Islamic State in Thailand: A Phantom Threat?

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Islamic State in Thailand: A Phantom Threat?

The danger to Thailand is less clear relative to some of its neighbors.

Islamic State in Thailand: A Phantom Threat?
Credit: Wikimedia Commons

As threat perceptions rise of another Islamic State strike in Southeast Asia, similar to the IS-inspired fatal gun and bombing assaults staged in Indonesia in mid-January, Thailand is under scrutiny as a possible next site of attack. While there are clear risks in Indonesia, Malaysia, and the Philippines, both from local radical groups that have declared allegiance to IS and individual fighters returning home from IS wars in Iraq and Syria, the danger to Thailand is less plain.

Local news reports, some more credible than others, have sparked speculation that IS may have Thailand’s many soft Western targets in its sites. In early December, news reports citing a leaked Russian federal security service report claimed that 10 Syrians with alleged links to IS had entered Thailand with the intent of staging attacks on Russian targets. Those claims, based on apparently intentionally flawed intelligence provided by the United States to Russia, proved unfounded after a clutch of the identified suspects were located and interrogated by police, according to Bangkok-based diplomats familiar with the episode.

In February, local papers reported that police had upped security at shopping malls, public transport systems, and tourist areas in response to a supposed U.S. embassy warning sent to Thai police claiming IS may be planning an attack in Bangkok. A Thai security adviser who spoke on condition of anonymity said the U.S. warning referred broadly to the entire region, not Thailand in particular, and was part of a routine monthly briefing the United States provides to its security counterparts. Western envoys, including those with access to U.S.-led “Five Eyes” intelligence sharing, also said they sensed no signs of an imminent IS attack.

Days later, former army commander and prime minister Chavalit Yongchaiyudh claimed that a hitherto unheard of IS-affiliated group he referred to as “Black Swan” had established a cell in southern Thailand, where a local Muslim insurgency has long fought for autonomy against the Thai state. The retired general’s assessments of the Deep South traditionally carry weight among security analysts due to his long-standing ties to political groups with insurgent links in the region. Chavalit’s politicized comment was made in the wider context of criticizing the ruling junta’s controversial draft charter and election roadmap.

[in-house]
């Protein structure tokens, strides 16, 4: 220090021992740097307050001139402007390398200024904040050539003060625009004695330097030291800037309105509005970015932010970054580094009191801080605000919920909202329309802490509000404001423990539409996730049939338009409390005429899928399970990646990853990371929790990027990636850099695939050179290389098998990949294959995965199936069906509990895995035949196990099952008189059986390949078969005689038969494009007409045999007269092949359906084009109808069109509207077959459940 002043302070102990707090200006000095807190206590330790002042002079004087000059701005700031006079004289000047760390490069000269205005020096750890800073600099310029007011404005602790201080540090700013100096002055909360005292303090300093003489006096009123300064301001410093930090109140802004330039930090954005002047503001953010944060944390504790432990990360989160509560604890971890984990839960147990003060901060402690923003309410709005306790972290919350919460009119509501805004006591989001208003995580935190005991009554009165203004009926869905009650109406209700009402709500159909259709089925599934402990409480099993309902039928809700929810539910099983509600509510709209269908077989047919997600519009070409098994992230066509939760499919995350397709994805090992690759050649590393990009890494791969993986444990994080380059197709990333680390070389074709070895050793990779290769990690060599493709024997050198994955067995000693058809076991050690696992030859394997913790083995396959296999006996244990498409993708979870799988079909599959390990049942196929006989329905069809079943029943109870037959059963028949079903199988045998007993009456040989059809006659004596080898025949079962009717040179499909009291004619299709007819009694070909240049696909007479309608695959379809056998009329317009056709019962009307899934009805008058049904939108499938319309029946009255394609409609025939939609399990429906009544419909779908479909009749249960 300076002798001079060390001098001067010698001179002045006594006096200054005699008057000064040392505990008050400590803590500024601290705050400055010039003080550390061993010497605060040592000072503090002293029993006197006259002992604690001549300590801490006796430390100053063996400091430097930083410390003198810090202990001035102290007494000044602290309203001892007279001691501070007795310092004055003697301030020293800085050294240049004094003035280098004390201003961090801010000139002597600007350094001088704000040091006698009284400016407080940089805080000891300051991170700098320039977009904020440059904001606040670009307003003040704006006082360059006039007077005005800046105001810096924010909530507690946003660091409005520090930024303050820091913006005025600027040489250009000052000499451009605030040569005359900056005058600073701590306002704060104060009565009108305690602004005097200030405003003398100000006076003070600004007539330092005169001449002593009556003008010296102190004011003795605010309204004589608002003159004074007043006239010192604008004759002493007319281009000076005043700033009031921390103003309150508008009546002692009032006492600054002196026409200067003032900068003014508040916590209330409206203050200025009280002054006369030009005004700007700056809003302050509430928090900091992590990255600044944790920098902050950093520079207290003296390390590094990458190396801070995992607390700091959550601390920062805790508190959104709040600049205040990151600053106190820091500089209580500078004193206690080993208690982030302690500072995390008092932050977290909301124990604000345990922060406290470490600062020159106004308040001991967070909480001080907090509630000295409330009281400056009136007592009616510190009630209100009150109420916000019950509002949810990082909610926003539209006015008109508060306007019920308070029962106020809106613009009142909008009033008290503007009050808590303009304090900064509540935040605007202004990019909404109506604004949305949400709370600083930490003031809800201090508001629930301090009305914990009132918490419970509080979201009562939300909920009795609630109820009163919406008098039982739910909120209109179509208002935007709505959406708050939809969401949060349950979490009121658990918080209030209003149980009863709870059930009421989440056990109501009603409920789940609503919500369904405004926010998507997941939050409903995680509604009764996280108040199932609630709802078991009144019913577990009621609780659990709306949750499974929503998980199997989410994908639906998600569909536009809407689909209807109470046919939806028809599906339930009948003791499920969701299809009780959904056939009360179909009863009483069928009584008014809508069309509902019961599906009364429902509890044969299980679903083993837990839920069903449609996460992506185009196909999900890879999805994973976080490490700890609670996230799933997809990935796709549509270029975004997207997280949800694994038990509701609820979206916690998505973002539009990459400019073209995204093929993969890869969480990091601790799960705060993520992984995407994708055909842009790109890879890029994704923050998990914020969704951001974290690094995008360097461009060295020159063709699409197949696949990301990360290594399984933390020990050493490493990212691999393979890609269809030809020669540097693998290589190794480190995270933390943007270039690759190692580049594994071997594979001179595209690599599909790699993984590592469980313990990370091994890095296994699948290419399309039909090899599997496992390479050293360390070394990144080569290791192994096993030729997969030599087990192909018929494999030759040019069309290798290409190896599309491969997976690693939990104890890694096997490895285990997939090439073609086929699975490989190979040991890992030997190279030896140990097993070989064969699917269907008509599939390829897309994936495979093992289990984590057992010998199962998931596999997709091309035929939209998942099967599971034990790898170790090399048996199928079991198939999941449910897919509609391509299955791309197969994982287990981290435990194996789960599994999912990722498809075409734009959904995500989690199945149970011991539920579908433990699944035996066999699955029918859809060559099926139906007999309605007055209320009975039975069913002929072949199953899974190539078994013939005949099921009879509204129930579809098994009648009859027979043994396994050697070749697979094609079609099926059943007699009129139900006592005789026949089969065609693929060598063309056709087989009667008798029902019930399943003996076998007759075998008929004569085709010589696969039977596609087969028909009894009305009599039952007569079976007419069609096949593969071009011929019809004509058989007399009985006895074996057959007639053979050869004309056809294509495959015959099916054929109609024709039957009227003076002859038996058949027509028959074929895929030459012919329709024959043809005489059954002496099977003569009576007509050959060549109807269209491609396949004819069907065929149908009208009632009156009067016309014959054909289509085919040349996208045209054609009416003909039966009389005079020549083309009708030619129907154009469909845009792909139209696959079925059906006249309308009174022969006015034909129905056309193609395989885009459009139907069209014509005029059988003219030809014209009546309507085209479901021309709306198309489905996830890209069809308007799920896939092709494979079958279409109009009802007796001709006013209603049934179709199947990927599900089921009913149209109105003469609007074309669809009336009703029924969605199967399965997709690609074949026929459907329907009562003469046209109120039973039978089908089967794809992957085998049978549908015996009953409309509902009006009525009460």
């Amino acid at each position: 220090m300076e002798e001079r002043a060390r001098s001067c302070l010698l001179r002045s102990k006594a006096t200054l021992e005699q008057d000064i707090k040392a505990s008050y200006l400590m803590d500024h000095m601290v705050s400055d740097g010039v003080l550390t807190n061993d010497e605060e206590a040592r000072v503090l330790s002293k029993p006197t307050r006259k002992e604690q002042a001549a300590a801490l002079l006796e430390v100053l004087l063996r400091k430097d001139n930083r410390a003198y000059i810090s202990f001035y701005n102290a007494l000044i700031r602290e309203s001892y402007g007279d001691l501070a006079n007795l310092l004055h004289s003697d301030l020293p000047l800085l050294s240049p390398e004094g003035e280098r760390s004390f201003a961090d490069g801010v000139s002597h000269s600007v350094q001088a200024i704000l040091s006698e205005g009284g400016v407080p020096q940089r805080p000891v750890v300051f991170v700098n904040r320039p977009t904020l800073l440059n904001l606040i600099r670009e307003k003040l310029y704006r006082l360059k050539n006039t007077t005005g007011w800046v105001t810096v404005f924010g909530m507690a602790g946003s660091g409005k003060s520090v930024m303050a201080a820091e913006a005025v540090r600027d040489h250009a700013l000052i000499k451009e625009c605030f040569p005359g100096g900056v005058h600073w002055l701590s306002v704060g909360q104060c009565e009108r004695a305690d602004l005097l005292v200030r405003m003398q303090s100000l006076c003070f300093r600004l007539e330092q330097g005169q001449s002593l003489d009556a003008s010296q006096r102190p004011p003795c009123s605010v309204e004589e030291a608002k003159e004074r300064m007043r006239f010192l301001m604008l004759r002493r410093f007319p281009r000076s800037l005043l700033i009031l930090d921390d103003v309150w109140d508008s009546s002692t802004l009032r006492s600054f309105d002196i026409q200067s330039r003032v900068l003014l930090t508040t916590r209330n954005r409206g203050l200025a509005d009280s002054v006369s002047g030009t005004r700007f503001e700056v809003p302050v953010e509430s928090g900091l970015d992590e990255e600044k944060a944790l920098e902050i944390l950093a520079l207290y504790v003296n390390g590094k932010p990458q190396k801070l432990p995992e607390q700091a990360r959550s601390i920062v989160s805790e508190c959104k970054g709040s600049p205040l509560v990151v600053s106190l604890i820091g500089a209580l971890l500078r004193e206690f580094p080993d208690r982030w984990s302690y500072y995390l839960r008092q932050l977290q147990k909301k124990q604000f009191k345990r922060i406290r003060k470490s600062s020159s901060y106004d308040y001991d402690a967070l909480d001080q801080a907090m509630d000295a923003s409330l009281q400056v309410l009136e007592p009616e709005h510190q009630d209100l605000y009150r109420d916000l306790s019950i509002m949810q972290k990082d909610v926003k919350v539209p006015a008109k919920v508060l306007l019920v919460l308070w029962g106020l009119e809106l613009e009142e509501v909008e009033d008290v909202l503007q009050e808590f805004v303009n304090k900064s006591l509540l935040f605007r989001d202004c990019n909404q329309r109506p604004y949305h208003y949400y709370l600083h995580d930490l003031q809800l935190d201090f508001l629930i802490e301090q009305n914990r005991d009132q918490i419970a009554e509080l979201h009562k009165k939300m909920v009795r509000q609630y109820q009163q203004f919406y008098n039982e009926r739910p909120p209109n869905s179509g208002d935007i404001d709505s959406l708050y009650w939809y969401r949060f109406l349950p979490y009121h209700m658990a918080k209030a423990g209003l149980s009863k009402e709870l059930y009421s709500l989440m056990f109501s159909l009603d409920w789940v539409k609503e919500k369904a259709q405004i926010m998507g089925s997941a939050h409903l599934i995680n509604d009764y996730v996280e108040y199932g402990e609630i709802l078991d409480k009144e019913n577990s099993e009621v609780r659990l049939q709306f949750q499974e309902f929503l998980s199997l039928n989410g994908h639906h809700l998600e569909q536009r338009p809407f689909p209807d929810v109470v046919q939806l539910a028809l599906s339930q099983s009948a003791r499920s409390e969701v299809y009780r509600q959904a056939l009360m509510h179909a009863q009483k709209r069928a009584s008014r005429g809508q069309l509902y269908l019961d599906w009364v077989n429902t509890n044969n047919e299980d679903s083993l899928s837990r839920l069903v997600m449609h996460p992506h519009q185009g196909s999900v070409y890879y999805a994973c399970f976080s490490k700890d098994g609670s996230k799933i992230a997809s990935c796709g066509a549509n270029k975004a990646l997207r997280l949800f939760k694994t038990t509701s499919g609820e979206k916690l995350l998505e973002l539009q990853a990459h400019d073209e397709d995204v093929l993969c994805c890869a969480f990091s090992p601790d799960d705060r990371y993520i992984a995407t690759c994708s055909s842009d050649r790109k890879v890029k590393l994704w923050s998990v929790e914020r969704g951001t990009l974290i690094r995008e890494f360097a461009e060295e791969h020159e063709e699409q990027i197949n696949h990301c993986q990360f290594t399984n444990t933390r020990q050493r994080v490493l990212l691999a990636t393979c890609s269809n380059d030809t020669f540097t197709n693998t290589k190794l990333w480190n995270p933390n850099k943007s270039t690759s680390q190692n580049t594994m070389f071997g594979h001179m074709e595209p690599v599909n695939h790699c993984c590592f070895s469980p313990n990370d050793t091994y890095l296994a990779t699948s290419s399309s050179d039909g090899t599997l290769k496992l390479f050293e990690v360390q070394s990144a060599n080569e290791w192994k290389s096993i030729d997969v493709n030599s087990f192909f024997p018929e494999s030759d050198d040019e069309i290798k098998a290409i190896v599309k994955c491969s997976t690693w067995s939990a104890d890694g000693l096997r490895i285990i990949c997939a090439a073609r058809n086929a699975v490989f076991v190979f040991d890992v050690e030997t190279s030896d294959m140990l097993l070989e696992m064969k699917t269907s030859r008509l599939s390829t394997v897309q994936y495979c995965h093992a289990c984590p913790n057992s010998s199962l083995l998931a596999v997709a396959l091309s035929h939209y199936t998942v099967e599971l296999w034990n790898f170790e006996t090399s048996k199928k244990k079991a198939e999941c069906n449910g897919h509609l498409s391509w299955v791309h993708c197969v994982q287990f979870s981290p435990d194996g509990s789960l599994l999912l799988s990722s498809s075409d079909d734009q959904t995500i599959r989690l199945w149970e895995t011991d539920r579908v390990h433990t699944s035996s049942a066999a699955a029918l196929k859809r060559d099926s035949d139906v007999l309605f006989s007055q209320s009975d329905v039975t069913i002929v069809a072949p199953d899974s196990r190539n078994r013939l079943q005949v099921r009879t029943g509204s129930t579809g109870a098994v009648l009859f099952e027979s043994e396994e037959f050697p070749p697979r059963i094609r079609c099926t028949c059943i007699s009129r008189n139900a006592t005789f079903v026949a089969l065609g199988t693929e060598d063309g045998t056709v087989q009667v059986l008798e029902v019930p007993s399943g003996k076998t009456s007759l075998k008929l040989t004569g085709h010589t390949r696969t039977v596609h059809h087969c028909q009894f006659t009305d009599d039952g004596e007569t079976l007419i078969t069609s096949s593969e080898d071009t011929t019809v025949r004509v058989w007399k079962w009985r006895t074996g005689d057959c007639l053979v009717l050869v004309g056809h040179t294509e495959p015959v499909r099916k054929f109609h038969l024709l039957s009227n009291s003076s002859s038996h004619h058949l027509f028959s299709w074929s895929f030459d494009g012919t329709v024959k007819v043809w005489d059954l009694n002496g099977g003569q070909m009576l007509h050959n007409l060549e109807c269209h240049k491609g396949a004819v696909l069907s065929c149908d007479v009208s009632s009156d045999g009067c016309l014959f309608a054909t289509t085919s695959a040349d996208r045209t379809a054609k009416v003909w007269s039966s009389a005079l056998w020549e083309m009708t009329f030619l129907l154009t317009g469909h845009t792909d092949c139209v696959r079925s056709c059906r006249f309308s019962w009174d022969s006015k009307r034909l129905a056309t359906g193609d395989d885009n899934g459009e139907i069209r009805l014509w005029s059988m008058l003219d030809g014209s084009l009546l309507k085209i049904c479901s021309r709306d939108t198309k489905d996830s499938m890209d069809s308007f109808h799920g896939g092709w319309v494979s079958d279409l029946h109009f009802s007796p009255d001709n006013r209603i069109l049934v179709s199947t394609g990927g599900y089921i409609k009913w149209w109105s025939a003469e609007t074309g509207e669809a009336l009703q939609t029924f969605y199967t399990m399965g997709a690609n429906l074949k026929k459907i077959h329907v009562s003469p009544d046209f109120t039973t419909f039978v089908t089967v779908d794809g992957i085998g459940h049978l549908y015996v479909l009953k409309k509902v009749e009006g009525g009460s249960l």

Western diplomats and a Thai security adviser who spoke on condition of anonymity doubted the group’s existence, based partly on skepticism that an IS-linked group would adopt such a non-threatening, English language moniker. They speculated instead that the 83-year-old ex-premier may have meant that Thailand was at risk of a terrorism-related “black swan” occurrence — an academic term for an unpredictable event that has extreme consequences — because local intelligence agencies had failed to grasp the region’s supposedly shifting conflict dynamics. Chavalit could not be reached to clarify for this story.

Thailand arguably had a black swan moment last August with the Erawan shrine bombing that killed 20 and injured over 100 people in the capital. Thai officials, keen to maintain confidence in the crucial tourism industry, played down the significance of what was Thailand’s largest ever terror attack against foreigners. Initially thought to have IS hallmarks, the pipe-bomb blast has since been blamed on ethnic Uyghurs supposedly aggrieved by Bangkok’s earlier deportation of their compatriots to China. Thai officials say they have since increased their vigilance against all terror threats. “We have no reason to believe we are a [IS] target,” said Panitan Wattanayagorn, security adviser to the defense minister.